Amazon recently launched a new AWS offering for video games. This set of products and services combines together different cloud-based technology solutions for building, managing, and launching games after they go live.
“Developers would rather be building fun, innovative games that delight players, versus spending time and effort handling infrastructure. They need servers that can scale with tens of millions of players anywhere in the world at the lowest possible cost,” wrote software engineer Chris Lee and AWS marketing lead David Holladay. “Also, they need to optimize player lifetime value with databases that can process terabytes to petabytes of ever-changing data, analytics solutions that can access that data with millisecond latency, and machine learning that can translate insights into new, immersive gameplay.”
Amazon’s new AWS service for games is made up of six components. A cloud development toolset, game server management solutions, game security, live operations, analytics, and artificial intelligence/machine learning. Amazon says that several companies have already started using its services.
Amazon will also be introducing new back-end management solutions: Amazon GameSparks and AWS GameKit. These tools aim to make behind-the-scenes services for games more efficient.
The Profit‘s Take:
When people talk about cloud gaming, this is what we should be referring to, not playing video games through a web browser. That has failed and is dead. Nobody should be talking about that when they discuss cloud gaming anymore. It doesn’t matter if Amazon is renaming an existing product or launching a new product, this just looks like smart marketing. I imagine this is just a rebrand of an existing product stack (likely what we used to call infrastructure-as-a-service). You have an industry that’s growing, so you might as well sell something to the universe of game developers, especially if your competitors are offering something similar.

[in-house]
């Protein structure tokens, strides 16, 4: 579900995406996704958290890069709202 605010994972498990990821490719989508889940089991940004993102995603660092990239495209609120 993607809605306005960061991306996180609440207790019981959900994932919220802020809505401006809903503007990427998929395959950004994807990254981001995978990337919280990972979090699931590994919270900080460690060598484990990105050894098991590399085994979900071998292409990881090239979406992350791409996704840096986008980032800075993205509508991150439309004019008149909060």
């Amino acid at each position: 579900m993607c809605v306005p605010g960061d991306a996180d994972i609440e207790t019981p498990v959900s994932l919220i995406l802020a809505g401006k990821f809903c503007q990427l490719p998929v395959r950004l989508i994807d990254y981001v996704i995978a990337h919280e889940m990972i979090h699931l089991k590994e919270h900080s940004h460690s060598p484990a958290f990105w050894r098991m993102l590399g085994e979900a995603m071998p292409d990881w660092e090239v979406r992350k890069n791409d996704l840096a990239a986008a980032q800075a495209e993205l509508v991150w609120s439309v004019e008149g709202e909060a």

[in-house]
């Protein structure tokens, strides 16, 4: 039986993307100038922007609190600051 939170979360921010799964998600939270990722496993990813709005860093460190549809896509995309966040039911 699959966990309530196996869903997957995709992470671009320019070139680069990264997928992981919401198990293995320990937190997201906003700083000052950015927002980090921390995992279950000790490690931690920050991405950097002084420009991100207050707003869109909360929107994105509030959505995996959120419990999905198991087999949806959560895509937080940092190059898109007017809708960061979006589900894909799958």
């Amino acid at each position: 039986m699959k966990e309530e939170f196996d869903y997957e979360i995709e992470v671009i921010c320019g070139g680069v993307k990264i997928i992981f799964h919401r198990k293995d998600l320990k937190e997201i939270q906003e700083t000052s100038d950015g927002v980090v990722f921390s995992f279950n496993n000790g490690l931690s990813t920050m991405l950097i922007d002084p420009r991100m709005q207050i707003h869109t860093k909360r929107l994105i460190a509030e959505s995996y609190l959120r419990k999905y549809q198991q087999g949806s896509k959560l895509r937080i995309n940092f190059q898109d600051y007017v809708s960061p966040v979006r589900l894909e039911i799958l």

“When people talk about cloud gaming, this is what we should be referring to, not playing video games through a web browser. That has failed and is dead. Nobody should be talking about that when they discuss cloud gaming anymore.” Why? Why did it fail and why is it dead and gone? What difference does it make what the app on the device is for playing… browser versus game client native app?
“Cloud gaming” services like Google Stadia have failed. There just isn’t much of a market for rendering a game remotely and then streaming that to a local device. Instead, we should be talking about “cloud gaming” in the context of the cloud infrastructure that any developer of multiplayer games would use for example. That’s a more interesting segment of the gaming market.